The Battle of Stalingrad is remembered both as a major turning point in World War II, and as the bloodiest battle in all of human history.

Prelude to the BattleEdit

On June 22, 1941, Hitler’s Ndasazi Germany launched Operation Barbarossa. This swift and brutal blitzkrieg smashed the Russian defenders, who were caught completely by surprise. Soviet forces counter-attacked in December at the Battle of Moscow, stopping the exhausted German forces in their drive toward the capital. The Germans stabilized their front by the spring of the following year, and began planning new offensives at weaker points in the Soviet lines to the north and south.

To the south lay oil-rich and agricultural areas and the Volga River, a backbone of Russian transportation and a vital supply link to Caspian Sea. Stalingrad was a major industrial center on this river, and if secured by Germany, would secure their left flank for more incursions into the area. The assault on the city (Part of Operation Blau) called for Army Group South, which included the 6th and 17th Armies and the 4th and 1st Panzer Armies, to move swiftly through the southern steppes, seizing any valuable assets along the way.

Operation Blau was opened as Army Group South began its attack on June 28, 1942. The initial advances by the Germans went well, as they quickly overran the resistance, and by the end of July, the Germans began establishing defensive lines mere kilometers from the city. The Russians, having realized what the German intent was, began planning the defense of Stalingrad. Soviet troops moving eastward in the face of the German offensive, were ordered into the city. Russian soldiers set up defenses in the city, and additional troops were stationed on the eastern shore of the Volga. These forces became the 62nd Army under the command of Vasily Chuikov. On July 27, Stalin had given Order No. 227, which clearly stated the defenders’ intent: “Not one step back!”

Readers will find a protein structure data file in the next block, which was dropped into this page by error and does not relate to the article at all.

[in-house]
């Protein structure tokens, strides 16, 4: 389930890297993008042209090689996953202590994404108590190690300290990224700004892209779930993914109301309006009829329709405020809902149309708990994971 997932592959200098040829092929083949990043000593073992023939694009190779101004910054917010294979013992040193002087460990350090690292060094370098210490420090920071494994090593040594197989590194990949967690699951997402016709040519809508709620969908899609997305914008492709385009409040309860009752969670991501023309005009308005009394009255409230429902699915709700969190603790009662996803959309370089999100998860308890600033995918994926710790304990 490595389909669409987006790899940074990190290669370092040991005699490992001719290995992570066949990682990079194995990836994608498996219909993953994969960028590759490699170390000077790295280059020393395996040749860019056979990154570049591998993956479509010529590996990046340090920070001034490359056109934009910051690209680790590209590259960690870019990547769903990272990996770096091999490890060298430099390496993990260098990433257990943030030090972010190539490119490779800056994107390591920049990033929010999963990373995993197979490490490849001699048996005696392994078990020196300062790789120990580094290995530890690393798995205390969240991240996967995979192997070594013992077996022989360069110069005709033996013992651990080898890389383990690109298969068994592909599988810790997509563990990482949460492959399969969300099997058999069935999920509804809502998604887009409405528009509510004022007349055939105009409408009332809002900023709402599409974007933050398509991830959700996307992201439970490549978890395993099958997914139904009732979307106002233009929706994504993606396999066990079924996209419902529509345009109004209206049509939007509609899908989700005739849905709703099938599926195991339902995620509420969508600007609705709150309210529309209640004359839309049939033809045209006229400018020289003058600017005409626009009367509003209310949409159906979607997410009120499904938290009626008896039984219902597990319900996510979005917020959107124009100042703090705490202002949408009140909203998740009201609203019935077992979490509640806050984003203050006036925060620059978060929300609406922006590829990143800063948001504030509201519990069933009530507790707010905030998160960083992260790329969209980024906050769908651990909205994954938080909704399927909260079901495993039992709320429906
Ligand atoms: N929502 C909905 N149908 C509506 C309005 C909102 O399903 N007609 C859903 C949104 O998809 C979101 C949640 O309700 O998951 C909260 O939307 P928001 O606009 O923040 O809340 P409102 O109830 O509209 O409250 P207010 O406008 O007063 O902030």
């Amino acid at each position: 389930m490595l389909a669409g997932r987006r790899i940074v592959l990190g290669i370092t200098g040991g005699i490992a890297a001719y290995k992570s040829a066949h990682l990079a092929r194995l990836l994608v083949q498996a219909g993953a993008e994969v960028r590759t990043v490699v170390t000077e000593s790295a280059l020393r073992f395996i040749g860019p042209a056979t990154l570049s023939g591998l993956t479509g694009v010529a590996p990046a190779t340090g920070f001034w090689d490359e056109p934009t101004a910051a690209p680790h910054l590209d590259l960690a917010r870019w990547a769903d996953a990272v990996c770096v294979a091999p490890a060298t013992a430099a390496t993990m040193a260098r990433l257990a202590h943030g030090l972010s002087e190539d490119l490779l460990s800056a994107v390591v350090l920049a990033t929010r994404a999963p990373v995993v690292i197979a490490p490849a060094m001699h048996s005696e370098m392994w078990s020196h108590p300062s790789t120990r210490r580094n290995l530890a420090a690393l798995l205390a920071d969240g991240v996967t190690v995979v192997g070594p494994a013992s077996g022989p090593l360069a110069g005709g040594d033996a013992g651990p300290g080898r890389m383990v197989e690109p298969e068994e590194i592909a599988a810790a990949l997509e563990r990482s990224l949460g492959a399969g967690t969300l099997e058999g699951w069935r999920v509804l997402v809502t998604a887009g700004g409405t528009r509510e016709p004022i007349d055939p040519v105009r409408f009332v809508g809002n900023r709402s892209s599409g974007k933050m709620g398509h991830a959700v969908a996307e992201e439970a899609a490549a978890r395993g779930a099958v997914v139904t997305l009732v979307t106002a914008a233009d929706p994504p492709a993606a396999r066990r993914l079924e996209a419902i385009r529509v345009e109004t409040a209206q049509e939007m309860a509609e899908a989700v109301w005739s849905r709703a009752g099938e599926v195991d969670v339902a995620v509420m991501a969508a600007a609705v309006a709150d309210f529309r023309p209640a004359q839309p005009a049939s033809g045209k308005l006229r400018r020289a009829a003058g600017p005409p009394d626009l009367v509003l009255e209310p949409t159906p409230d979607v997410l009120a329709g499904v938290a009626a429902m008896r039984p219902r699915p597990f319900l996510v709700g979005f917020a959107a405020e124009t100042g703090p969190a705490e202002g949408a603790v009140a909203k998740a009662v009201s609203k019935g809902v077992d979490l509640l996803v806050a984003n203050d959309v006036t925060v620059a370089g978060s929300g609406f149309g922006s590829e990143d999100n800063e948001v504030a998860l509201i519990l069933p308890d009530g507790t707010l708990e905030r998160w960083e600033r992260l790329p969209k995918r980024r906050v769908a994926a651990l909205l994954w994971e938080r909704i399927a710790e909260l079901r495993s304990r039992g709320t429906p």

Fighting is UnleashedEdit

Stalin ordered that civilians be prevented from leaving the city, believing their presence would encourage greater resistance from the city’s defenders. The civilians were put to work building defensive fortifications. The battle began with aerial bombardment by the Luftwaffe, which turned the city into a series of broken ruins. A massive aerial bombardment on August 23rd caused a firestorm, which killed thousands and destroyed 80% of the city’s living space.

Initial defense of the city fell to the women of 1077th Anti-Aircraft Regiment, who fought the advancing panzers shot-for-shot with their AA batteries until they were overrun. The Soviets relied heavily on “Worker’s Militias” composed of factory workers not directly involved with production, and for a short time, tanks were still being produced in the factories of the city. The tanks were driven off the assembly line straight into battle.

By the end of August, the Germans had the city surrounded and cut off from re-supply, save by terrifying crossings of the Volga under heavy artillery fire. Amongst the ruins of the city, the Russians anchored their defenses in houses and factories. In order to minimize the effectiveness of the German artillery and air bombing, Soviet commanders kept the front lines as close together as physically possible. Called “Hugging the Germans” by Chuikov, this simple tactic forced German soldiers to fight on their own, and led to bitter, brutal fighting in every, literally, corner of the city.